The indelible link between the Japanese people and U.S. wheat producers began when the Oregon Wheat Growers League (OWGL) organized a trade delegation visit in 1949. Today, Japan is a mature, but very sophisticated market that must import most of its milling wheat. By providing critical, timely information about U.S. wheat and related market issues, Foreign Agricultural Service (FAS) cooperator U.S. Wheat Associates (USW) is helping maintain a majority market share in a critical market with 2014/15 imports equal to more than 10 percent of total U.S. wheat exports.
Japan’s Ministry of Agriculture, Forestry and Fisheries (MAFF), grain traders, millers and bakers are pressed by consumers to consistently deliver excellent quality, uniformity, variety and safety. They must be prepared to defend their work. That is why USW and its state wheat commission members focus activities there on helping buyers understand the quality of every wheat crop, keeping both Japanese government and millers informed about market and policy developments and collaborating in detail on any food safety related concerns.
For example, according to the Japan Consumer Affairs Agency, buckwheat is among seven potential allergens that can produce severe reactions. USW works with state commissions to provide assurance that imported U.S. wheat meets the market’s “no-buckwheat” demand. Together they travel to Japan to fully understand the issue from the customers’ point of view. They help farmers adopt practices to keep buckwheat out of wheat crops.” And in 2015, they hosted on-farm visits to show Japanese miller why there is a low risk of seeing buckwheat in U.S. wheat shipments.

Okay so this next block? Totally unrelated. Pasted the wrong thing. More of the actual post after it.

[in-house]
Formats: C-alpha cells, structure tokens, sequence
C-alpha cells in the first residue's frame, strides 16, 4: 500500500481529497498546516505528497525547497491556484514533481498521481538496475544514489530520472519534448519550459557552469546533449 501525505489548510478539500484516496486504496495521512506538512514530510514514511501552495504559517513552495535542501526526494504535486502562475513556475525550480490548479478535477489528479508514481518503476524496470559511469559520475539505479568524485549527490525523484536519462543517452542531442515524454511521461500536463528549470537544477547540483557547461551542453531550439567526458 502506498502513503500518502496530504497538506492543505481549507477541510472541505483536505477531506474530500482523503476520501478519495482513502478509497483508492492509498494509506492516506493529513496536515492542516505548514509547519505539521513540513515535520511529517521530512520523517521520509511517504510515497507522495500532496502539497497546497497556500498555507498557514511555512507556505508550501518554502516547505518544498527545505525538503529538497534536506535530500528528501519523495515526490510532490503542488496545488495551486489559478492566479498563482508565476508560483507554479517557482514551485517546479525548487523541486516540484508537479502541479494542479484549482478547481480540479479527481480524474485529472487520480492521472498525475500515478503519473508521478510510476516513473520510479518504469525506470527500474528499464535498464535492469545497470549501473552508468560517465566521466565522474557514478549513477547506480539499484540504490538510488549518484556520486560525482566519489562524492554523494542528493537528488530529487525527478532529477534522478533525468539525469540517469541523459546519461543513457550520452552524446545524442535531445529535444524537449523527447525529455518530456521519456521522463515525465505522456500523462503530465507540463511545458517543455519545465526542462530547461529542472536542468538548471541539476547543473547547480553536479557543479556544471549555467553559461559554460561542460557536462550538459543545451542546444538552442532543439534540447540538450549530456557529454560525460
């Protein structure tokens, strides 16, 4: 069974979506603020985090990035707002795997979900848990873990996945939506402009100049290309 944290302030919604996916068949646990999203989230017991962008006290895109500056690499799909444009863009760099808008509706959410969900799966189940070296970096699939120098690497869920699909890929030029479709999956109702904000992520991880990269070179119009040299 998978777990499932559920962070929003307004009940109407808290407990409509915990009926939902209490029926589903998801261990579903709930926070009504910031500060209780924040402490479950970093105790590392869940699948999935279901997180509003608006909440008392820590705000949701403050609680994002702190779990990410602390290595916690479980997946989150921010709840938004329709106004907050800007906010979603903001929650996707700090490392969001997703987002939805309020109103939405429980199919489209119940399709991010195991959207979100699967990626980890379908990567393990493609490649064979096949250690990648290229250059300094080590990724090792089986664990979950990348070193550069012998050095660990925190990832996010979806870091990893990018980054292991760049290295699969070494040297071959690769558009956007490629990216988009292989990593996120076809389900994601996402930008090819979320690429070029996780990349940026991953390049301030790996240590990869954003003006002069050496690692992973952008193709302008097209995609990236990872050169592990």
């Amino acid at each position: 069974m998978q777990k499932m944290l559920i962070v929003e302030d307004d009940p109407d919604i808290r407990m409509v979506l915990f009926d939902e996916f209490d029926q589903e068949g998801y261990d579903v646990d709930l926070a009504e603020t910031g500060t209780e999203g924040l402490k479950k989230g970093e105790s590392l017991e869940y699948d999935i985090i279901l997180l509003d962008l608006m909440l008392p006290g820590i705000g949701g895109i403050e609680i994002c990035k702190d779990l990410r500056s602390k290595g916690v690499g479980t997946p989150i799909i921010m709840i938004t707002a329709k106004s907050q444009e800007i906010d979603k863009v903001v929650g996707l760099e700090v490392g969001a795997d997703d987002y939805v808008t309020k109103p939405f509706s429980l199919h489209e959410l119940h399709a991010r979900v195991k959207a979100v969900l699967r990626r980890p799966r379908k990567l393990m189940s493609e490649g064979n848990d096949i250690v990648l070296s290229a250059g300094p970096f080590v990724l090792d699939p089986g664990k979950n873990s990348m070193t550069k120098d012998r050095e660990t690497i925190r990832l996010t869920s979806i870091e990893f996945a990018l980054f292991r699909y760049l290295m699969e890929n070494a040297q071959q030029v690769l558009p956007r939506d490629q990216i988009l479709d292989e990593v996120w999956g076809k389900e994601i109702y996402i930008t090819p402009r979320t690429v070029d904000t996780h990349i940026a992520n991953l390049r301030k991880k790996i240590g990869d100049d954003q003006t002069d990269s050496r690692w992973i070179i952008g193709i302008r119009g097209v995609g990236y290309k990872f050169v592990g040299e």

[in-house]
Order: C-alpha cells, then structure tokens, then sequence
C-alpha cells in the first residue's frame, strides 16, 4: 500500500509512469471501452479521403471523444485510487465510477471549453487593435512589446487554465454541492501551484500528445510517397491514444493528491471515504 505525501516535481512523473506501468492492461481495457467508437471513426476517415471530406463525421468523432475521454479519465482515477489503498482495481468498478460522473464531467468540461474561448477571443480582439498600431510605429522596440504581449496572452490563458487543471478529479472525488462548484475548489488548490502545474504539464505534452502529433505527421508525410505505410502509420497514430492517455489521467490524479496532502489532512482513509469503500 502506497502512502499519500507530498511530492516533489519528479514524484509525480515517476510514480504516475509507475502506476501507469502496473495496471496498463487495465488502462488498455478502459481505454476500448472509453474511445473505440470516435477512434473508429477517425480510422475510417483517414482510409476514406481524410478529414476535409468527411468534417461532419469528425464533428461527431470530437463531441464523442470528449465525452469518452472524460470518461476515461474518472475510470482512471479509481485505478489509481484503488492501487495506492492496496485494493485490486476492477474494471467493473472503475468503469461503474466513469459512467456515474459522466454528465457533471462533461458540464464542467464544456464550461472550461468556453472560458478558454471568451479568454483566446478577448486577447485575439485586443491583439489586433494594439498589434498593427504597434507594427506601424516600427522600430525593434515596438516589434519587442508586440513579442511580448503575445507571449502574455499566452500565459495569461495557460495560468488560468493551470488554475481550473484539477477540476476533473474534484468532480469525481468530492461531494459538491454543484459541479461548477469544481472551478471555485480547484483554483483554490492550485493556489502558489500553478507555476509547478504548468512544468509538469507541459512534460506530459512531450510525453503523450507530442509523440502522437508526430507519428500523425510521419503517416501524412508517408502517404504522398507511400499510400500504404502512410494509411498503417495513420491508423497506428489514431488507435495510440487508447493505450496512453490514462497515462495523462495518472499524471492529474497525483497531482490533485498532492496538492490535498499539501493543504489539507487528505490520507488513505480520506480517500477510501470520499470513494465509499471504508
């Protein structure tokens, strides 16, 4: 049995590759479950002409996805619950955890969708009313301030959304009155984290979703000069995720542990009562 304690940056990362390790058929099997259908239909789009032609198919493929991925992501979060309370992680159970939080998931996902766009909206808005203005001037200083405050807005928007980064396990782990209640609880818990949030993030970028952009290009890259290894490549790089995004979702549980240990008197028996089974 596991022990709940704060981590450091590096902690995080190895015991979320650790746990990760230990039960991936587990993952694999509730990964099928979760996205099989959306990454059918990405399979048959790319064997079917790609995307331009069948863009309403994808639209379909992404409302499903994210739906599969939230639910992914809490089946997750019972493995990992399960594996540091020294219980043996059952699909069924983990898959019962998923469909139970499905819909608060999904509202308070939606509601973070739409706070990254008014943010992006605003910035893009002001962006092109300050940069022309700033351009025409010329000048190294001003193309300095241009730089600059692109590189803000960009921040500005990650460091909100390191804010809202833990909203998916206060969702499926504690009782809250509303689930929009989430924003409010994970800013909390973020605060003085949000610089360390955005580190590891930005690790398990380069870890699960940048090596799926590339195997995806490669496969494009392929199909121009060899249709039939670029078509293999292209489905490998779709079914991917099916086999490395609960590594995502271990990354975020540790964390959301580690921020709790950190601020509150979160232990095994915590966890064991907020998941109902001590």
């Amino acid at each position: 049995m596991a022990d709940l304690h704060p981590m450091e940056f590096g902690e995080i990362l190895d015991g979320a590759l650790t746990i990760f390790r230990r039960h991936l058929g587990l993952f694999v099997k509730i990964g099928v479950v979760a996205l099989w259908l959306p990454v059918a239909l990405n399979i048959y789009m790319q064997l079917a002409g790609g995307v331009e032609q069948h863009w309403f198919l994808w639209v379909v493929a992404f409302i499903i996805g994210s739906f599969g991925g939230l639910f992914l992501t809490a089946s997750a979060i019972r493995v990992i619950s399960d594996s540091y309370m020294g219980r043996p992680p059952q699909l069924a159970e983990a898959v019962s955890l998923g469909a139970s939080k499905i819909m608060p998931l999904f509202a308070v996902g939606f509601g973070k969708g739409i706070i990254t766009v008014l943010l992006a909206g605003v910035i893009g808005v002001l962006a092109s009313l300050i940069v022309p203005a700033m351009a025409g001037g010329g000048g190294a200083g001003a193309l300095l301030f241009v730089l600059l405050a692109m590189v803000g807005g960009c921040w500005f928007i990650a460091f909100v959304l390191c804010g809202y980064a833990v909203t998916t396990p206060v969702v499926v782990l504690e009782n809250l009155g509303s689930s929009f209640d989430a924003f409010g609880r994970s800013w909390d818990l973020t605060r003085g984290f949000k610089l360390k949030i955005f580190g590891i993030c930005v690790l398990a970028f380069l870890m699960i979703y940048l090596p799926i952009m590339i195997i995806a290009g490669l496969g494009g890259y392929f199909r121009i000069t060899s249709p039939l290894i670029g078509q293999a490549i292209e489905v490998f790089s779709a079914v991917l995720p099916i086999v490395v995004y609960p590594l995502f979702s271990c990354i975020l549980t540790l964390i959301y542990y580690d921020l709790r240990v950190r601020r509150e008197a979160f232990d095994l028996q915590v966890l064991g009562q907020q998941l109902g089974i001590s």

Another example developed in 2013 following the discovery of wheat plants with an unapproved genetically modified (GM) trait in a single field in Oregon. From the start, FAS, USW, the U.S. commercial grain trade, state wheat organizations and wheat farmers took this unusual situation very seriously. Their work helped identify and share the most accurate information from the ongoing APHIS investigation to buyers, government agencies and end users. While MAFF temporarily suspended new purchases of U.S. Western White, a sub-class of soft white (SW) wheat, the reasoned response to the incident provided the assurance MAFF needed to quickly resume Western White tenders and minimize the market disruption.
This consistent level of service, supported by MAP and FMD funds, helped protect U.S. wheat sales in the face of aggressive competition from Canada and Australia. Income from Japan comes back to wheat farmers and the wheat supply chain in the Pacific Northwest and farmers in Washington, Oregon, California, Montana, Wyoming, North Dakota, South Dakota and Nebraska.